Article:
No war was justifiable which was not undertaken in the interests of humanity. He thought that England had gone into this war with entirely clean hands. (Applause.) Germany had filled their cup; their military swagger had become a menace to the world. If we had not entered this war the German guns would have been booming, perhaps, at the entrance of the Thames.

He hoped that this war would be the last European war. Modern warfare was not fighting. It was murder by machinery.

He went on to say that the average German was no more responsible for this war than the average Englishman, and added that the German newspapers were a budget of lies and the German people had never had an opportunity of getting at the facts of the case.

England, as a nation, had reluctantly intervened in this clash of arms; still they were all very largely in the hands of their leading statesmen, and the point he wanted to emphasise was that it behoved them in times of peace and war to send to their house of legislature men in whose integrity they had the fullest confidence. (Applause.)

They had no doubt as to the justice and righteousness of this war. The tongue of the critic had been stilled in the presence of this appalling calamity. Nothing had interested him more than that the different parties of state had forgot their differences and had joined hands to defend Great Britain’s honour. (Applause.) England often quarrelled among themselves, but they knew when the enemy was at their gate.

Peace was an ideal thing, but they could not have peace when the nations of Europe were armed to the teeth. He had always been a peace man, but he was glad that they had a navy to defend their shores. He was glad to read that the Dresden had gone down, and he hoped they would all go down before long. (Applause.)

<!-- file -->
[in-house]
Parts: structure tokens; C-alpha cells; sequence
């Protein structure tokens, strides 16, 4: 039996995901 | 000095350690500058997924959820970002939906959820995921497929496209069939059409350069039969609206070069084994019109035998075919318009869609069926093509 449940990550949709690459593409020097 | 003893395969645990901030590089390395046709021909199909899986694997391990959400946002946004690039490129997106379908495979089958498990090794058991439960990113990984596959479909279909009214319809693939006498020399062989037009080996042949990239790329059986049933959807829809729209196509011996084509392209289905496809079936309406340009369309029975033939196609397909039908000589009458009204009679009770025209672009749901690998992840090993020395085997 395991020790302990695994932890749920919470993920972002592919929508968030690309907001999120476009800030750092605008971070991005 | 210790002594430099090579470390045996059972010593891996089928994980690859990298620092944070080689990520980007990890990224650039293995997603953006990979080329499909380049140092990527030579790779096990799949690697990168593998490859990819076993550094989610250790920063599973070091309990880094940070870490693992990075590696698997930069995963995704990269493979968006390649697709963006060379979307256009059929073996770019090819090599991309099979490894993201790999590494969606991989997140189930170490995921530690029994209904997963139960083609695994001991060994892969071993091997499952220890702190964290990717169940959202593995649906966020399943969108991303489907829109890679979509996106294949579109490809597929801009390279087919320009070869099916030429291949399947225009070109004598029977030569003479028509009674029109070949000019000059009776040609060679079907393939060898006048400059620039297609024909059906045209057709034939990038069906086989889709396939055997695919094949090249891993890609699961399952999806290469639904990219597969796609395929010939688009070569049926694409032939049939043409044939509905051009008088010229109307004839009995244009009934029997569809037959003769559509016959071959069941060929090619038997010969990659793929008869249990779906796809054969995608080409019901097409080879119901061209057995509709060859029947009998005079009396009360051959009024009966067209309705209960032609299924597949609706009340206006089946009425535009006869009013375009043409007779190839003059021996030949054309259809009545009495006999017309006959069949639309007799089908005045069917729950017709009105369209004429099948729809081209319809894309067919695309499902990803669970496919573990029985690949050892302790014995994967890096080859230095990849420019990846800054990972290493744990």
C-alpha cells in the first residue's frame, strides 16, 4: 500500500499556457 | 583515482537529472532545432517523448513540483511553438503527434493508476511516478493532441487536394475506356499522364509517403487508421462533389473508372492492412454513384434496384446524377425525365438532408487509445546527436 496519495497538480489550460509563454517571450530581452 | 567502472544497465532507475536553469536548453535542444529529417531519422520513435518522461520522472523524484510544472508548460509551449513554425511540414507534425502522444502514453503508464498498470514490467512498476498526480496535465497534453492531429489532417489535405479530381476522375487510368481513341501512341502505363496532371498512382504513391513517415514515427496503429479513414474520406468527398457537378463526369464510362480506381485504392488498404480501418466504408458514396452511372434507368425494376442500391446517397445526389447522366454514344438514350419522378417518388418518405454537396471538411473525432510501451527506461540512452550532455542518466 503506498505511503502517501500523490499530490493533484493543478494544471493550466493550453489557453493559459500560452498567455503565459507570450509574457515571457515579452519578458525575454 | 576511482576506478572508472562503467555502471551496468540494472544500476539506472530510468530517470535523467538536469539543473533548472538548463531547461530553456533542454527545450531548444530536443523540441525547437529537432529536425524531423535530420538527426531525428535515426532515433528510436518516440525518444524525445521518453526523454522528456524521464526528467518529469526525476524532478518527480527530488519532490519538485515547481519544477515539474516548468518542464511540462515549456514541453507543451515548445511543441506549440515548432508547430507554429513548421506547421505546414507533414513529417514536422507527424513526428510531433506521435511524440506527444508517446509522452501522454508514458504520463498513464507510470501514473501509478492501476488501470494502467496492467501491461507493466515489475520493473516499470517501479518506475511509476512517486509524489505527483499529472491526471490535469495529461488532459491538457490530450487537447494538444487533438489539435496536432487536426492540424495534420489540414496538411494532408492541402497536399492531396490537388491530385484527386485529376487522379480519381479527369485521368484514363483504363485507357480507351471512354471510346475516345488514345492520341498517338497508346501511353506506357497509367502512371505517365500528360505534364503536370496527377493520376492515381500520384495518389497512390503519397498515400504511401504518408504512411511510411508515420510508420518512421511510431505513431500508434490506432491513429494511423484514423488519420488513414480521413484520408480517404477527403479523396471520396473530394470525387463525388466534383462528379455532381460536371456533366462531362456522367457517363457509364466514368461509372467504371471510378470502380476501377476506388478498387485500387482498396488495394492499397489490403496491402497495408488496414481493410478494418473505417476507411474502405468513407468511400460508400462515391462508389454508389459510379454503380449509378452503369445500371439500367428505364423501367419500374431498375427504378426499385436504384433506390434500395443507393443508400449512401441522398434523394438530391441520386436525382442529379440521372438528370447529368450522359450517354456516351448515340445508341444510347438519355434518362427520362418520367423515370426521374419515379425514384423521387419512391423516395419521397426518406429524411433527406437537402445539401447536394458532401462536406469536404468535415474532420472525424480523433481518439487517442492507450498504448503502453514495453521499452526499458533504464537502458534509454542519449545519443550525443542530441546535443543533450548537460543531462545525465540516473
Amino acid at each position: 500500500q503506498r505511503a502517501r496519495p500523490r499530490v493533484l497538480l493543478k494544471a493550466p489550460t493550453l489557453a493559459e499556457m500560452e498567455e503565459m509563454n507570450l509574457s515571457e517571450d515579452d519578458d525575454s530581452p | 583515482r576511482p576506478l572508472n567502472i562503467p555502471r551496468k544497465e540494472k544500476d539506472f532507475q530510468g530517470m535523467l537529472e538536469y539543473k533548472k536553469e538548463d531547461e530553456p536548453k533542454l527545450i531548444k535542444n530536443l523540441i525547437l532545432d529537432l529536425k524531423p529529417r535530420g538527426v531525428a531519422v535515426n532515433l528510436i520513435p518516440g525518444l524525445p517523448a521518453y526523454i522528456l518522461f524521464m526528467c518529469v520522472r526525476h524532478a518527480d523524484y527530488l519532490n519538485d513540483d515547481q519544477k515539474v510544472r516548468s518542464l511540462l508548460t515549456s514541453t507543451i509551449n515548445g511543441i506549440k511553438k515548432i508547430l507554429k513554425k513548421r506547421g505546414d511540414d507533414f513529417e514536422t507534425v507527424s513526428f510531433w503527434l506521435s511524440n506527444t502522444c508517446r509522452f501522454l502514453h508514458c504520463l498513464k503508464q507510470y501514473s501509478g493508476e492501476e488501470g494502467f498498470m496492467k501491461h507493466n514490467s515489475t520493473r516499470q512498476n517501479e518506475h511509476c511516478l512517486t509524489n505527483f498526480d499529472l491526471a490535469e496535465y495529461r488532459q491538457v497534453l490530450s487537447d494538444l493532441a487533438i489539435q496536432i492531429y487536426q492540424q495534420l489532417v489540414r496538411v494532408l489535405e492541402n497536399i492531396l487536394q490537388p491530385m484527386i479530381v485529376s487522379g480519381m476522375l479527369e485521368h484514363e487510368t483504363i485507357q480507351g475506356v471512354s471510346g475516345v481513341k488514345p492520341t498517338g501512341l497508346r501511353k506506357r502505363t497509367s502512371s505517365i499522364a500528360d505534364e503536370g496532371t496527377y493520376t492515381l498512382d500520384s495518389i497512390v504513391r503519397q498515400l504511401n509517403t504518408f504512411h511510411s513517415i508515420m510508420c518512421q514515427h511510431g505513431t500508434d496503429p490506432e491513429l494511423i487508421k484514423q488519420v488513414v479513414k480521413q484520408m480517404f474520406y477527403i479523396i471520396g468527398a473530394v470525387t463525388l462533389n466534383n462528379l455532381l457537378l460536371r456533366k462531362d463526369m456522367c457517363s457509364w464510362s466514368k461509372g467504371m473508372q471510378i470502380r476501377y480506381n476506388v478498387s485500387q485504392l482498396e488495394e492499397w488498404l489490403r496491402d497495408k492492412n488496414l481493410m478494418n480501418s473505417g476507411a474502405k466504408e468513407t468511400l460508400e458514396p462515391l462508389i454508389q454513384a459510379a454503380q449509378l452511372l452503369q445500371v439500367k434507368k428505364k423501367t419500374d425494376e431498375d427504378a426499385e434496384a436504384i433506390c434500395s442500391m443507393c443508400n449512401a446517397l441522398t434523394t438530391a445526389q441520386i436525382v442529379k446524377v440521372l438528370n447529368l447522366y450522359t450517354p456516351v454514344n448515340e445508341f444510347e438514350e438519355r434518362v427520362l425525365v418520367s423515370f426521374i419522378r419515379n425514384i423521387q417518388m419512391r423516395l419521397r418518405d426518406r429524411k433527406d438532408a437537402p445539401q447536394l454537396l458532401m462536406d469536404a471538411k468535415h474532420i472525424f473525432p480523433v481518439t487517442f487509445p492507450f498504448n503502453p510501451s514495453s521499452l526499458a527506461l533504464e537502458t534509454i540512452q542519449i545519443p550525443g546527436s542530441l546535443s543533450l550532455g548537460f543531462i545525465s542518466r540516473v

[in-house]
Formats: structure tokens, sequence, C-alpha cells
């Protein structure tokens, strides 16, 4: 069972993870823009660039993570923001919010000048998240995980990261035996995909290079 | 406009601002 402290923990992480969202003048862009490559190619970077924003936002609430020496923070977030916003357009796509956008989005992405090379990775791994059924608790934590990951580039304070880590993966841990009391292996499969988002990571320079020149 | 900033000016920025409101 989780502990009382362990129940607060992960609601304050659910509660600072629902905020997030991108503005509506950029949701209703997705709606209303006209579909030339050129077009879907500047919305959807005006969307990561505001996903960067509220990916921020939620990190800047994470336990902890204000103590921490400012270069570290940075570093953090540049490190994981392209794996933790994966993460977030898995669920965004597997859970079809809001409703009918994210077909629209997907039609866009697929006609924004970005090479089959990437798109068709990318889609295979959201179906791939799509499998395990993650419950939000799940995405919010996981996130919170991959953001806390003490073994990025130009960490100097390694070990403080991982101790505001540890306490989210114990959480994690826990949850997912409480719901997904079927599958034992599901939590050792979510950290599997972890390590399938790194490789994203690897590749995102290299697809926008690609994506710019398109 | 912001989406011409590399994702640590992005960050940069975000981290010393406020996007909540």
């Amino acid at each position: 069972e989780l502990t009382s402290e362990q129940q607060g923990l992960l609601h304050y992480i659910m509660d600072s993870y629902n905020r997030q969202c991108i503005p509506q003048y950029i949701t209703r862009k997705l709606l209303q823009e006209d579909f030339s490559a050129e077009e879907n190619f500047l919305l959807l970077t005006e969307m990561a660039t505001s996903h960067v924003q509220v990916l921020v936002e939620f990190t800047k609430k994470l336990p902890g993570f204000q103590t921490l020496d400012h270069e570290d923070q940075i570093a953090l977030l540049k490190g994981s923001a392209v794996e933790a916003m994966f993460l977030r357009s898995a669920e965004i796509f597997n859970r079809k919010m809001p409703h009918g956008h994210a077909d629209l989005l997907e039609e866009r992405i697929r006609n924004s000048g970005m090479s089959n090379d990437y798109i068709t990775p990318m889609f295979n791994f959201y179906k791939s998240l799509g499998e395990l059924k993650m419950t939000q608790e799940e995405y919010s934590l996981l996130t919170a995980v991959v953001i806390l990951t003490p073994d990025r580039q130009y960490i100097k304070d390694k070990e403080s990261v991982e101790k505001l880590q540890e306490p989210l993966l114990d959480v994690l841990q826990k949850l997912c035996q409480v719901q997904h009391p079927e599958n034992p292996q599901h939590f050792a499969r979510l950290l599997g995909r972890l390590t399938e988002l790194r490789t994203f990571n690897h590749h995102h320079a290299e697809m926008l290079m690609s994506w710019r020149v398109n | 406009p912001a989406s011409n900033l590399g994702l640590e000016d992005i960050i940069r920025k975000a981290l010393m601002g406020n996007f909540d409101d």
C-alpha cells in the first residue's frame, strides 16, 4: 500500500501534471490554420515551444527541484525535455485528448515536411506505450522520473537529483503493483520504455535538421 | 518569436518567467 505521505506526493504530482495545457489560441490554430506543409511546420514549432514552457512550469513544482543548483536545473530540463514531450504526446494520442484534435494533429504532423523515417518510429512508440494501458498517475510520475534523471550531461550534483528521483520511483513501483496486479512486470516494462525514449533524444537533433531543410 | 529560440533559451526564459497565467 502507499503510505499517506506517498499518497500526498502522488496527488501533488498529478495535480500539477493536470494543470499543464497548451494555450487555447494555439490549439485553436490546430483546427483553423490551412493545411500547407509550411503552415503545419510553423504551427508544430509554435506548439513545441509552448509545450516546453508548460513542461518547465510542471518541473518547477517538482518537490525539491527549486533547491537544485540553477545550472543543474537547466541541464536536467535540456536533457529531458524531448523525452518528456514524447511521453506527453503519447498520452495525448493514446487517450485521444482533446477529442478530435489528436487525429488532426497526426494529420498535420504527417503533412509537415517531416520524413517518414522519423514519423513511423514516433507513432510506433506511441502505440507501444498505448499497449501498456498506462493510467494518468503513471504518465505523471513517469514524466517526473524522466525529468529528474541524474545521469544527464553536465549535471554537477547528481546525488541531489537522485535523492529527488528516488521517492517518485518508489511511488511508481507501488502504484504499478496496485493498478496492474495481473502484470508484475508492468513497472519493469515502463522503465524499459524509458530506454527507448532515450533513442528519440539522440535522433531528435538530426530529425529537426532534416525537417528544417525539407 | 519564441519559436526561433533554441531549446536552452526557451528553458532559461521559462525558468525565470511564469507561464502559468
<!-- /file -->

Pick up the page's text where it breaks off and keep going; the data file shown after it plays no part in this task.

It was always the duty of the strong to protect the weak. Big nations that bullied little ones must be opposed. Belgium had made a good claim for the protection of all Christian nations. Belgium had been dragged into this quarrel and why should the flower of her manhood lie dead, today, in the trenches because she desired to remain a neutral state? He thought that Christian nations should see that Belgium got redress for the wrongs she had suffered at the hands of the enemy.

“This conflict,” remarked the speaker, “is really a conflict between Christianity and Kaiserism. If Germany should win the clock of civilisation will be put back a thousand years.” To leave Germany on the map of Europe as it stood, today, even if peace was declared tomorrow, would mean defeat for the Allies. If Germany was left as she was then fifty years hence they would have this war to fight over again. The only way to prevent that would be to successfully prosecute this war to the end. (Applause.) The world must be protected against the recurrence of such outrages.

“Justice will assert itself,” declared the speaker. “The mills of God grinds slowly, but they grind exceedingly small. What should the church do in times of war? She can pray. We must pray unitedly for our soldiers and sailors and for our women at home who have surrendered husbands, sons, and lovers, and for our enemies that they may be brought to a right state of mind and that the great qualities which have distinguished them in the past may once again be arrayed on the side of Jesus Christ.”

A hearty vote of thanks was accorded to Dr Stafford.



It is satisfactory to note that the war has converted at least one prominent anti-suffragist.

Mr Holford Knight, one of the first to organise opinion against the enfranchisement of women by founding the Anti-Suffrage Society, has announced his change of opinion in a very frank and courageous letter to the “Nation,” in which he says: “In my view, this horrible war destroys the grounds on which Liberals have resisted the inclusion of women in the electorate. At the close of this war there is bound to be a shifting of electoral issues to industrial, economic, and domestic questions, in which women will be not only directly interested, but actively participant in their settlement....No class of the community on which such a judgment can be given ought to be excluded from the electorate by Liberal votes.”